Off the Kuff Rotating Header Image

Zipcars

Zipcars and parking

Let’s sort this out.

A plan to allow more on-street parking spaces for cars Houstonians could rent by the hour hit a bump Wednesday, when city council members balked at moving beyond the pilot program they approved nearly two years ago.

Expansion of the city’s car-sharing program will wait at least another week, as staff address some of the concerns raised. As devised, the program would allow Houston to enter into agreements with car-sharing companies, firms that allow via smartphone app someone to check out a vehicle and then drive it wherever, which usually requires a membership that comes with a monthly or annual fee. The car could then be left at any designated location, including returning it to the original spot.

Skeptical council members struggled with the idea of reducing public parking or allowing a private company control over the spots.

“These parking spots belong to the city and to give them to private companies for their use, it just doesn’t seem to make sense to me,” At-Large Councilman Michael Kubosh said.

[…]

Though it is growing, the Houston area’s car sharing program lags other cities, such as Boston where hundreds of pickup locations dot the region, and Denver, which worked out city regulations allowing companies to purchase on-street parking spaces or buy a placard allowing cars to be parked at any public spot within a specified area.

The Houston area has about two dozen spots where cars can be accessed from a handful of companies, but only one of those firms — Zipcar — has an on-street location. The rest are located in private lots, such as Bush Intercontinental Airport and major universities in the area.

The companies have aggressively marketed to transit riders and others who would prefer not to own a vehicle in dense urban areas, while maintaining the ability to grab a car when they need it.

Zipcar leases four spots in Midtown, as part of pilot with the city that started in January 2017. Typically, the company keeps a variety of cars in the downtown area, including “Polar Bear,” a Nissan pickup and “Mayor Turner,” a Mazda 3 that on Thursday was parked in one of the on-street spots on Bagby and available for $9 per hour or $74 for the entire day.

According to a city presentation on the program, membership in car sharing programs has increased 3.9 percent since the on-street pilot began, with 16 percent of members giving up their automobiles.

While supporters say more is needed to convince increasing numbers of Houstonians to ditch their cars and choose transit, bicycles and shared cars to get around, skeptics question whether the benefits outweigh the costs in terms of lost parking spaces for vehicles that only a limited number of people can use.

Under the proposal, Houston could enter into master licenses with the various companies interested in on-street spaces, and designate which spaces could be used. As Zipcar does now, the companies would pay the city for use of the parking spaces on a monthly basis.

I must have missed the story about expansion in 2017, but there was a previous expansion in 2014. You can see their current locations here. I don’t really see a problem with leasing some parking spaces to Zipcar, as long as the city gets paid a fair price for it. I agree with Mayor Turner, one of the few ways we have available to us to combat traffic is to provide ways for people to get around without driving. Services like Zipcar allow people to get by in their daily life without needing a car all the time. We should take reasonable steps to enable that.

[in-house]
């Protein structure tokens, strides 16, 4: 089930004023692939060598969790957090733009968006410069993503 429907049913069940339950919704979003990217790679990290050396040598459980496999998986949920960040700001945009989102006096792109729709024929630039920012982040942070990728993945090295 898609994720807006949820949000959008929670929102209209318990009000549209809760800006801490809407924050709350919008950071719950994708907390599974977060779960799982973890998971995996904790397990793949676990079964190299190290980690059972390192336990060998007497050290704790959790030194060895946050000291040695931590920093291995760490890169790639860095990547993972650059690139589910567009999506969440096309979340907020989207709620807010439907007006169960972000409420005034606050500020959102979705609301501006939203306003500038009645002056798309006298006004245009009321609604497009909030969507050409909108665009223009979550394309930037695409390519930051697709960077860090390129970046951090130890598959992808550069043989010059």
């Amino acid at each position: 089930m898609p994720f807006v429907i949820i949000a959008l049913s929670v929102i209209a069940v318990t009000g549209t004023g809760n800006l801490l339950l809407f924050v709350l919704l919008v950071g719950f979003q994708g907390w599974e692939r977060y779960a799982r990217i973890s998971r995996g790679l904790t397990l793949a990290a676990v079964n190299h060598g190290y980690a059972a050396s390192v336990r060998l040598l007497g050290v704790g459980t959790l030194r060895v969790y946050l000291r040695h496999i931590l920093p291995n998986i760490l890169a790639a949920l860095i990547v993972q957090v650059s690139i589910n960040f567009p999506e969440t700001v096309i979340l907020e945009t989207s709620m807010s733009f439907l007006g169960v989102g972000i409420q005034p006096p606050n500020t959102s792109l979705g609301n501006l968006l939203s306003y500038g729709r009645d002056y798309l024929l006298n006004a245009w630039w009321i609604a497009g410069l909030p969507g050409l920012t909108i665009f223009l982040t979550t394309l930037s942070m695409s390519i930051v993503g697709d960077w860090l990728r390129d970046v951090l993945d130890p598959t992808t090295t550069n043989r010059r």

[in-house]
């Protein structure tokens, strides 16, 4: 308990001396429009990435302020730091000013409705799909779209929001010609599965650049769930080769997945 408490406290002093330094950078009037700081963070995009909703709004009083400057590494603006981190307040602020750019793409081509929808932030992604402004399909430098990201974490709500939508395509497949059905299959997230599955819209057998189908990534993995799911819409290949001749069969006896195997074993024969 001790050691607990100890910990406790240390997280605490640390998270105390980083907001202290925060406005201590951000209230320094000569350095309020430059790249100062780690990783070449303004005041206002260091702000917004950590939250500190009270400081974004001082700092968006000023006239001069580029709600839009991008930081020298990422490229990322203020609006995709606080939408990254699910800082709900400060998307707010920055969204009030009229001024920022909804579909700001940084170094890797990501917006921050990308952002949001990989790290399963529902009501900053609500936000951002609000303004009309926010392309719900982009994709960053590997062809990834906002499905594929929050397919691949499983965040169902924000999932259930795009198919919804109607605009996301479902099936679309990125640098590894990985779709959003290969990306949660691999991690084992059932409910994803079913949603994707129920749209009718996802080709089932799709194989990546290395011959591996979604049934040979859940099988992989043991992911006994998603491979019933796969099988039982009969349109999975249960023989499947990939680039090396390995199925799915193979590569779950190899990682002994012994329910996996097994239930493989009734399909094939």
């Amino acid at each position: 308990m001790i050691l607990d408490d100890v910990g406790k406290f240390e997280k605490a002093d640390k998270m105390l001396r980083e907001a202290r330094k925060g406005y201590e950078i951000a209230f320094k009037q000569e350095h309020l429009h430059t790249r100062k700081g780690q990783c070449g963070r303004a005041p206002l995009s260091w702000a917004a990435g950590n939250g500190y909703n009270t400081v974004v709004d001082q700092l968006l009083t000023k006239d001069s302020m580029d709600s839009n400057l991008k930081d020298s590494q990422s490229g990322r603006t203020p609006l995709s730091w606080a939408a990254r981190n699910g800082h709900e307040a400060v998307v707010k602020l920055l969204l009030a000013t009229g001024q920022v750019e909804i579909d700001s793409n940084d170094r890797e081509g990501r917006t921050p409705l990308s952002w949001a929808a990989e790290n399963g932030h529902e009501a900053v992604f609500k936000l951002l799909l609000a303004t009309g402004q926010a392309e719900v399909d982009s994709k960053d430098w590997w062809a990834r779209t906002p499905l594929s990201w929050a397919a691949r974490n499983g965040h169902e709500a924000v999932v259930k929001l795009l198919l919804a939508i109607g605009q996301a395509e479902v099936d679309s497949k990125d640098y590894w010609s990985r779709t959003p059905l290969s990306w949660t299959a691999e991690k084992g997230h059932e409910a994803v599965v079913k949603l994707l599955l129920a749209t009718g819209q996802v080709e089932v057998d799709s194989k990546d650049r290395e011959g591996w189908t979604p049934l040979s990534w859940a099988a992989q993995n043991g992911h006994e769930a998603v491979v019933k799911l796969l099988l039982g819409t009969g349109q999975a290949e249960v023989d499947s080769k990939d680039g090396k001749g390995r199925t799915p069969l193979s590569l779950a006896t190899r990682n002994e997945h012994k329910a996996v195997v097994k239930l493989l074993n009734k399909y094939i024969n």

Is this the end of the two-car household?

From Streetsblog:

While predicting continued global growth in car sales as countries like India and China become more affluent, KPMG’s recent white paper about trends affecting the car industry [PDF] sees different forces at work in the United States.

In the U.S., says KPMG, car sharing companies like Zipcar, on-demand car services like Uber, and even bike-share will eat away at the percentage of households owning multiple vehicles, especially in major cities. Today, 57 percent of American households have two or more vehicles. KPMG’s Gary Silberg told CNBC that the share of two-car households could decrease to 43 percent by 2040.

In this scenario, KPMG predicts that the rise of “mobility services” will displace car ownership by providing similar mobility but without the fixed costs. The typical new car now costs $31,000 but sits idle 95 percent of the time. Given other options, Silberg told CNBC, many Americans will be happy to avoid that burden.

Other contributing factors flagged by KPMG include increasing urbanization, telecommuting, changing travel preferences among younger generations, and growing traffic congestion in big metro areas.

I’m a little surprised that driverless cars aren’t mentioned here, since that observation about vehicle idle time and its implications for vehicle and ride sharing is a common feature of stories about driverless cars. Make of that what you will.

The Highwayman, who shared that Streetsblog link, looks at this from the local angle.

Some of the services mentioned are already up and running in Houston, and expanding their footprint rapidly. ZipCar is downtown and spreading to other areas, and Uber has stuck around as Houston enacted new laws governing paid rides. In fact, after sort of anchoring its operations within Loop 610, Uber has expanded its footprint (the Uberprint? Ubersphere?) to suburban communities. Wednesday morning, Uber vehicles were available in Katy, Cypress and Tomball (I would have looked at more suburbs, but I got scared they were tracking me and closed the app and considered burning my smartphone).

Still, a lot of Houston isn’t exactly built for just walking down the block and grabbing a ZipCar or hoping an Uber is nearby. Huge swaths of the region are residential, and workers can commute for miles. Many two-income families might hang onto cars. It’s more likely that those living closer in will be less inclined to maintain a two-car household. In the suburbs, not exactly ripe for ridesharing, the change might be in households going from four vehicles to two rather than from two to one.